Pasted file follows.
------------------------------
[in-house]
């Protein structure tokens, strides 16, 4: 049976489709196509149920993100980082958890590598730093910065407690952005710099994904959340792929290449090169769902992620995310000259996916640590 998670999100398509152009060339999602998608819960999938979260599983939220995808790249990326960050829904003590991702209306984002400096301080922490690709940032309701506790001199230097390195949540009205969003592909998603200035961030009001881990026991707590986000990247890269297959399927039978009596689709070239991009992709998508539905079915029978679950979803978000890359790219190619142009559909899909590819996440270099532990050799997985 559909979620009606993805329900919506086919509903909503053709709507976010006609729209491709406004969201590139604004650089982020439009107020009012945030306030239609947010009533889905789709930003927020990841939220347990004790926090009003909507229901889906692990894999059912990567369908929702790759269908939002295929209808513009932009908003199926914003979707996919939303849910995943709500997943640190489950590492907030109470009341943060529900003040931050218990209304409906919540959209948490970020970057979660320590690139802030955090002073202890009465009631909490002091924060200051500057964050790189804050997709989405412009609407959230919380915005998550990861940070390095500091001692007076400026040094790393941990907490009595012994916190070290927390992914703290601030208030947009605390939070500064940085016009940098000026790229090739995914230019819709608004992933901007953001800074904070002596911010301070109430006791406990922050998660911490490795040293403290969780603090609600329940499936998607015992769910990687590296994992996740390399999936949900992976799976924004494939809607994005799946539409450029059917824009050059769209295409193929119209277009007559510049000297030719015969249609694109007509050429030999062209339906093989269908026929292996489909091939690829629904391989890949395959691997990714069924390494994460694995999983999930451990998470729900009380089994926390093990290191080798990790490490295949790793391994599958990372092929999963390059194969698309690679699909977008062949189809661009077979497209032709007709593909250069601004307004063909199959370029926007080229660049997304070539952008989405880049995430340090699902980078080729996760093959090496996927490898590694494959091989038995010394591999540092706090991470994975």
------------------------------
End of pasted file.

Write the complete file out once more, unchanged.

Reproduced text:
[in-house]
């Protein structure tokens, strides 16, 4: 049976489709196509149920993100980082958890590598730093910065407690952005710099994904959340792929290449090169769902992620995310000259996916640590 998670999100398509152009060339999602998608819960999938979260599983939220995808790249990326960050829904003590991702209306984002400096301080922490690709940032309701506790001199230097390195949540009205969003592909998603200035961030009001881990026991707590986000990247890269297959399927039978009596689709070239991009992709998508539905079915029978679950979803978000890359790219190619142009559909899909590819996440270099532990050799997985 559909979620009606993805329900919506086919509903909503053709709507976010006609729209491709406004969201590139604004650089982020439009107020009012945030306030239609947010009533889905789709930003927020990841939220347990004790926090009003909507229901889906692990894999059912990567369908929702790759269908939002295929209808513009932009908003199926914003979707996919939303849910995943709500997943640190489950590492907030109470009341943060529900003040931050218990209304409906919540959209948490970020970057979660320590690139802030955090002073202890009465009631909490002091924060200051500057964050790189804050997709989405412009609407959230919380915005998550990861940070390095500091001692007076400026040094790393941990907490009595012994916190070290927390992914703290601030208030947009605390939070500064940085016009940098000026790229090739995914230019819709608004992933901007953001800074904070002596911010301070109430006791406990922050998660911490490795040293403290969780603090609600329940499936998607015992769910990687590296994992996740390399999936949900992976799976924004494939809607994005799946539409450029059917824009050059769209295409193929119209277009007559510049000297030719015969249609694109007509050429030999062209339906093989269908026929292996489909091939690829629904391989890949395959691997990714069924390494994460694995999983999930451990998470729900009380089994926390093990290191080798990790490490295949790793391994599958990372092929999963390059194969698309690679699909977008062949189809661009077979497209032709007709593909250069601004307004063909199959370029926007080229660049997304070539952008989405880049995430340090699902980078080729996760093959090496996927490898590694494959091989038995010394591999540092706090991470994975």